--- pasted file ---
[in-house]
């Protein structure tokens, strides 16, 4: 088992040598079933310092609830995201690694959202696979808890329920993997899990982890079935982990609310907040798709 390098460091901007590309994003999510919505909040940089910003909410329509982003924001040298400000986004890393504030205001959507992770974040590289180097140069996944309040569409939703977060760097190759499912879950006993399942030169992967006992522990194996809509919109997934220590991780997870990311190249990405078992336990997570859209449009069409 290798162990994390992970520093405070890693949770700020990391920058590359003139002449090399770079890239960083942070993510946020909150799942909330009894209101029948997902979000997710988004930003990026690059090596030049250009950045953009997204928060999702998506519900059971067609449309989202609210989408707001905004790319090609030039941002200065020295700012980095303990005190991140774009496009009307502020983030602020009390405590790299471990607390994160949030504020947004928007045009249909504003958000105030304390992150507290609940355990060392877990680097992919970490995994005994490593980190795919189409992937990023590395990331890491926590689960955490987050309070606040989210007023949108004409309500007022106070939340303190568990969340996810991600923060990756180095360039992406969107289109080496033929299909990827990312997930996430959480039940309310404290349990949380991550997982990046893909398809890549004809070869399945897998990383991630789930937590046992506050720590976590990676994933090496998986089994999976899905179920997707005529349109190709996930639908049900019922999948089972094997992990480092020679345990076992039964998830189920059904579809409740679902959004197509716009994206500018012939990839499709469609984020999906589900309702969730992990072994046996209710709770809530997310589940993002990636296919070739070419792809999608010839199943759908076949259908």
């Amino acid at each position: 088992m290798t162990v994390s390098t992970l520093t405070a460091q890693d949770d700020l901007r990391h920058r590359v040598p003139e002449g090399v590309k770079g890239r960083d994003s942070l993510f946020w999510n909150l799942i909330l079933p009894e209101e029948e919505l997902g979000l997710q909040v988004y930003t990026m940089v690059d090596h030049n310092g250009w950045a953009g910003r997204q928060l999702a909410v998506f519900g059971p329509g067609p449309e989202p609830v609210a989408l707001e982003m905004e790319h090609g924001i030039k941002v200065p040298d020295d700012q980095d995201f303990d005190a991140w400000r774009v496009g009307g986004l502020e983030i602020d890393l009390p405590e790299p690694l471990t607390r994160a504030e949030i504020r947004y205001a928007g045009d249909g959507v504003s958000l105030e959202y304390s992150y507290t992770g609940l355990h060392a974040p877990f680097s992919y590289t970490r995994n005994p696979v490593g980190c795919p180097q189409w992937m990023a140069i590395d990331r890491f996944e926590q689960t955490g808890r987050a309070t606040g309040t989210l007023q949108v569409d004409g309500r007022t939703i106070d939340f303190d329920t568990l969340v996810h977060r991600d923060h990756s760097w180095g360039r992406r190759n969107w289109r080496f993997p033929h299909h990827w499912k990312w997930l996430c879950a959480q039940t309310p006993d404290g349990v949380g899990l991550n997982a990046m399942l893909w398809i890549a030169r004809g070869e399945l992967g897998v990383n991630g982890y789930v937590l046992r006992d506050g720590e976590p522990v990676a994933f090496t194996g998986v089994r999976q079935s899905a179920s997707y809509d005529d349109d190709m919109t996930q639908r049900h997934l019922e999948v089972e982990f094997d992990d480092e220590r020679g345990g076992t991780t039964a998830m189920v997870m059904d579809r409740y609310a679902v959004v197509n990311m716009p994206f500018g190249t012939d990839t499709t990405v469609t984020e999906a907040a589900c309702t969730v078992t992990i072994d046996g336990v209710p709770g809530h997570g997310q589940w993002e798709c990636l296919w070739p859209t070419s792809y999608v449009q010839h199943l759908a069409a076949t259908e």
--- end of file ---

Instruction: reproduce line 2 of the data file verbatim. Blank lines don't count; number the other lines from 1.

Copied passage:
């Protein structure tokens, strides 16, 4: 088992040598079933310092609830995201690694959202696979808890329920993997899990982890079935982990609310907040798709 390098460091901007590309994003999510919505909040940089910003909410329509982003924001040298400000986004890393504030205001959507992770974040590289180097140069996944309040569409939703977060760097190759499912879950006993399942030169992967006992522990194996809509919109997934220590991780997870990311190249990405078992336990997570859209449009069409 290798162990994390992970520093405070890693949770700020990391920058590359003139002449090399770079890239960083942070993510946020909150799942909330009894209101029948997902979000997710988004930003990026690059090596030049250009950045953009997204928060999702998506519900059971067609449309989202609210989408707001905004790319090609030039941002200065020295700012980095303990005190991140774009496009009307502020983030602020009390405590790299471990607390994160949030504020947004928007045009249909504003958000105030304390992150507290609940355990060392877990680097992919970490995994005994490593980190795919189409992937990023590395990331890491926590689960955490987050309070606040989210007023949108004409309500007022106070939340303190568990969340996810991600923060990756180095360039992406969107289109080496033929299909990827990312997930996430959480039940309310404290349990949380991550997982990046893909398809890549004809070869399945897998990383991630789930937590046992506050720590976590990676994933090496998986089994999976899905179920997707005529349109190709996930639908049900019922999948089972094997992990480092020679345990076992039964998830189920059904579809409740679902959004197509716009994206500018012939990839499709469609984020999906589900309702969730992990072994046996209710709770809530997310589940993002990636296919070739070419792809999608010839199943759908076949259908």